How Do Artificial Flavors Work?

By: Contributors & Yara Simón  | 
A selection of different colored gummies.
Artificial flavors are chemical mixtures that mimic natural flavors. Elizabeth Fernandez / Getty Images

Many of the processed foods you buy today come with an ingredient label that lists "artificial flavors" as one of the key ingredients. Artificial flavors are simply chemical mixtures that mimic a natural flavor in some way. You can find artificial flavorings in a wide range of products, including soft drinks, candies, baked goods, ice cream, snack foods, salad dressings, sauces and energy drinks.


Natural and Artificial Flavors

Natural flavors, or natural flavoring, derive from food sources, like fruits, vegetables, herbs and spices. They capture the essence of these ingredients through various extraction methods, providing recognizable taste experiences.

Any natural flavor is normally quite complex, with dozens or hundreds of chemicals interacting to create the taste and smell. But it turns out that many flavors — particularly fruit flavors — have just one or a few dominant chemical components that carry the bulk of the taste/smell signal. Many of these chemicals are called esters.


For example, the ester called octyl acetate (CH3COOC8H17) is a fundamental component in orange flavor. The ester called isoamyl acetate (CH3COOC5H11) is a fundamental component of banana flavor.

If you add these esters to a product, the product will taste, to some degree, like orange or banana. To make more realistic flavors you add other chemicals in the correct proportions to get closer and closer to the real thing. You can do that by trial and error or by chemical analysis of the real thing.

Artificial flavors are synthetic food additives and mimic the taste of natural flavors, though they do not come directly from food sources, including "spice, fruit or fruit juice, vegetable or vegetable juice, edible yeast, herb, bark, bud, root, leaf or similar plant material, meat, fish, poultry, eggs, dairy products or fermentation products thereof."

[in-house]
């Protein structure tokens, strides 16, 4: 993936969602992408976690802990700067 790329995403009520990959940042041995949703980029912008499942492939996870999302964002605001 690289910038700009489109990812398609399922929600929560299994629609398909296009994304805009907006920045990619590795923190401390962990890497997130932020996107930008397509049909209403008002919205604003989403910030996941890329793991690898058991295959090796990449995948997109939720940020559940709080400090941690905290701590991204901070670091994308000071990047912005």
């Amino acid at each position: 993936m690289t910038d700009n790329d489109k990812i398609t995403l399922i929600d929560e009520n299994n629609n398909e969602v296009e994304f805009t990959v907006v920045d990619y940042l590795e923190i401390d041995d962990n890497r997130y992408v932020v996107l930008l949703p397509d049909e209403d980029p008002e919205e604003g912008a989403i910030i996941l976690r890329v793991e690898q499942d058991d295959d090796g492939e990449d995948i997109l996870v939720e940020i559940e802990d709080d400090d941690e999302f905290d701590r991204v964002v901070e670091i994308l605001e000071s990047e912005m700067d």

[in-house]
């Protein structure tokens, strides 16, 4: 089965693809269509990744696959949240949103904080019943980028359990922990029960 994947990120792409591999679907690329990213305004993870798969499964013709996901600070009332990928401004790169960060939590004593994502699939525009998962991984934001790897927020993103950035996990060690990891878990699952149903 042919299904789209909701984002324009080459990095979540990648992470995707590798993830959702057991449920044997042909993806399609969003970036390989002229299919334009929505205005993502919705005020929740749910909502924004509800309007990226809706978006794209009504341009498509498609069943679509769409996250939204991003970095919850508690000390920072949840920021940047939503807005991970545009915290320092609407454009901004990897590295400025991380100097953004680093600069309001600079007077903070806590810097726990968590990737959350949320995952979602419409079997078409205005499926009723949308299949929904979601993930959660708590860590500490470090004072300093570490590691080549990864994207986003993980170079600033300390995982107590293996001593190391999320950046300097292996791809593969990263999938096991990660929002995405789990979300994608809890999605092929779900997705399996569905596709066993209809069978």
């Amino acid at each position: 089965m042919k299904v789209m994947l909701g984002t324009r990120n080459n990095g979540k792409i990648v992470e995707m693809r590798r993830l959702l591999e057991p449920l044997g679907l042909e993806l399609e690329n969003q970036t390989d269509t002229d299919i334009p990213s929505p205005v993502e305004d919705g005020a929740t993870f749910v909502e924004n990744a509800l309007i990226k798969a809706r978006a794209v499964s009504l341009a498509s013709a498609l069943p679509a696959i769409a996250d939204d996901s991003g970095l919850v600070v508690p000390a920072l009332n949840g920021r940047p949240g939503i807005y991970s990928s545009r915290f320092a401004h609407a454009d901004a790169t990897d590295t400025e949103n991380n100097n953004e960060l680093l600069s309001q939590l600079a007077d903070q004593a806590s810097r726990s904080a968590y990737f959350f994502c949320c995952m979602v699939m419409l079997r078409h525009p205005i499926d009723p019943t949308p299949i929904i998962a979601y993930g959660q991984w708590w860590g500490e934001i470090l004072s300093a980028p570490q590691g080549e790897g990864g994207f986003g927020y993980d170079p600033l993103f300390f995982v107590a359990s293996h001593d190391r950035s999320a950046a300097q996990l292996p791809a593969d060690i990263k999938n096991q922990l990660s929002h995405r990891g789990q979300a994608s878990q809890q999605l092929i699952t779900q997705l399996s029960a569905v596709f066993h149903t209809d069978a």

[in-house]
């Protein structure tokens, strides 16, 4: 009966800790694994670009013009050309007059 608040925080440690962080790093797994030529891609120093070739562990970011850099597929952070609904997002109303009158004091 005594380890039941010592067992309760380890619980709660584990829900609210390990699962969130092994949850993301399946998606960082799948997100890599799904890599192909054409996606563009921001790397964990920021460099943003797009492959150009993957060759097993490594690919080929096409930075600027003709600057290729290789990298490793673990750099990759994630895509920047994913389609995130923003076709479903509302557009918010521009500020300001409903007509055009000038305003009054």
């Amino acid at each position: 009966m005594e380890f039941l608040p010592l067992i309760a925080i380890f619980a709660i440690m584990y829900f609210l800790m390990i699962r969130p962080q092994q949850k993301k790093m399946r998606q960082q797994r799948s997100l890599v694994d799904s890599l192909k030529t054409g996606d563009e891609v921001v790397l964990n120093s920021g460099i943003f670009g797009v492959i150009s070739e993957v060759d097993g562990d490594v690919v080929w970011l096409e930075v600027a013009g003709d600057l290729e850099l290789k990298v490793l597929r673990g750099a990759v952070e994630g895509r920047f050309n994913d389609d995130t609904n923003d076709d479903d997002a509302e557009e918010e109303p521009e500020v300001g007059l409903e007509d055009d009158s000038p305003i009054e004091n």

Anything that we smell has to contain some sort of volatile chemical — a chemical that evaporates and enters a person's nose. The evaporated chemical comes in contact with sensory cells in the nose and activates them. In the case of taste, a chemical has to activate the taste buds.

Taste is a fairly crude sense — there are only four values that your tongue can sense (sweet, salty, sour, bitter) — while the nose can sense thousands of different odors. Therefore most artificial flavoring constituents have both taste and smell components.

Check the Ingredient List

While a food item might name an ingredient, like maple, the best way to know the difference between natural and artificial flavorings is to check the ingredients list.

As the FDA explains, "Current regulations allow use of terms like 'maple,' 'maple-flavored,' or 'artificially maple-flavored' on the food label without having any maple syrup in the product, as long as it contains maple flavoring ... If you want to know if maple products have real maple syrup, you must look at the ingredient list on the package."

The same goes with fruit flavors; you'll want to see whether the list includes fruit juice.


What Are Flavoring Agents?

Flavoring agents are substances used to enhance or impart specific tastes and aromas to food and beverages. There are hundreds of known flavoring agents that are normally mixed to create "known" tastes.

People make artificial grape/cherry/orange/banana/apple flavors, but it is very rare to mix up something that no one has ever tasted before. But it can and does happen occasionally — take Juicy Fruit gum as an example!


Flavor Chemists

A flavor chemist, or flavorist, is a highly specialized professional in the food and beverage industry. They create, develop and perfect the flavors and aromas used in various consumer products. Flavor chemists combine their knowledge of chemistry, sensory perception and culinary arts to design artificial and natural flavors that replicate the taste and scent of real ingredients.

Flavor chemists play a vital role in product innovation, quality control and meeting consumer preferences while adhering to safety regulations and industry standards. Flavorists might work with flavor companies or businesses that formulate, produce and supply a variety of natural and artificial flavoring compounds to enhance the taste and aroma of food and beverage products.


This article was updated in conjunction with AI technology, then fact-checked and edited by a HowStuffWorks editor.


Frequently Answered Questions

Are artificial flavors healthy?
Artificial flavors are not necessarily healthy, but they are not necessarily unhealthy either. It really depends on the particular flavor and how it is used. Some artificial flavors may contain unhealthy ingredients, while others may not.